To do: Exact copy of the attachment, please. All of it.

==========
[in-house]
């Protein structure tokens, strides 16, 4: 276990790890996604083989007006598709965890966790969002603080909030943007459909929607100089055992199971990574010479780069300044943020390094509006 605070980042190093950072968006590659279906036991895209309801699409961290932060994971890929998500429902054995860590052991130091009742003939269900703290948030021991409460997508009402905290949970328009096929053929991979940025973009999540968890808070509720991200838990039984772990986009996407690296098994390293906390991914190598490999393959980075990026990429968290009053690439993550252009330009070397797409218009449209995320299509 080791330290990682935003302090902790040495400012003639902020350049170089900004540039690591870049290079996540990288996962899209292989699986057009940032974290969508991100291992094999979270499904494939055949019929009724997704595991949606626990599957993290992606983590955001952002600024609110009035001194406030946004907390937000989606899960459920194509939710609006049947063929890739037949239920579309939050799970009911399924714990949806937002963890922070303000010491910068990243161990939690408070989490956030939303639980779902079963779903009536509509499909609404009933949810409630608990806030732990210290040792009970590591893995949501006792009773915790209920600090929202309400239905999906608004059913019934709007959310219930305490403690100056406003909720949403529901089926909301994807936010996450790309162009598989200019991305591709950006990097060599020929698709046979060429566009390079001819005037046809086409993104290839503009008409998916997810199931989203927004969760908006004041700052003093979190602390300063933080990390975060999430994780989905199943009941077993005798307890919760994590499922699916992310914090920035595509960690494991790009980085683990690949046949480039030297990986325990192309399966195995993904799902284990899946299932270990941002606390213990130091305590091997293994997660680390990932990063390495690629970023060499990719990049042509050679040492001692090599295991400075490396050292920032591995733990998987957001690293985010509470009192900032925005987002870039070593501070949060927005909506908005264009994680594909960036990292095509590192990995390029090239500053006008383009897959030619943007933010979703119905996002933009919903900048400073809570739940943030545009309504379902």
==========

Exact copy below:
[in-house]
């Protein structure tokens, strides 16, 4: 276990790890996604083989007006598709965890966790969002603080909030943007459909929607100089055992199971990574010479780069300044943020390094509006 605070980042190093950072968006590659279906036991895209309801699409961290932060994971890929998500429902054995860590052991130091009742003939269900703290948030021991409460997508009402905290949970328009096929053929991979940025973009999540968890808070509720991200838990039984772990986009996407690296098994390293906390991914190598490999393959980075990026990429968290009053690439993550252009330009070397797409218009449209995320299509 080791330290990682935003302090902790040495400012003639902020350049170089900004540039690591870049290079996540990288996962899209292989699986057009940032974290969508991100291992094999979270499904494939055949019929009724997704595991949606626990599957993290992606983590955001952002600024609110009035001194406030946004907390937000989606899960459920194509939710609006049947063929890739037949239920579309939050799970009911399924714990949806937002963890922070303000010491910068990243161990939690408070989490956030939303639980779902079963779903009536509509499909609404009933949810409630608990806030732990210290040792009970590591893995949501006792009773915790209920600090929202309400239905999906608004059913019934709007959310219930305490403690100056406003909720949403529901089926909301994807936010996450790309162009598989200019991305591709950006990097060599020929698709046979060429566009390079001819005037046809086409993104290839503009008409998916997810199931989203927004969760908006004041700052003093979190602390300063933080990390975060999430994780989905199943009941077993005798307890919760994590499922699916992310914090920035595509960690494991790009980085683990690949046949480039030297990986325990192309399966195995993904799902284990899946299932270990941002606390213990130091305590091997293994997660680390990932990063390495690629970023060499990719990049042509050679040492001692090599295991400075490396050292920032591995733990998987957001690293985010509470009192900032925005987002870039070593501070949060927005909506908005264009994680594909960036990292095509590192990995390029090239500053006008383009897959030619943007933010979703119905996002933009919903900048400073809570739940943030545009309504379902």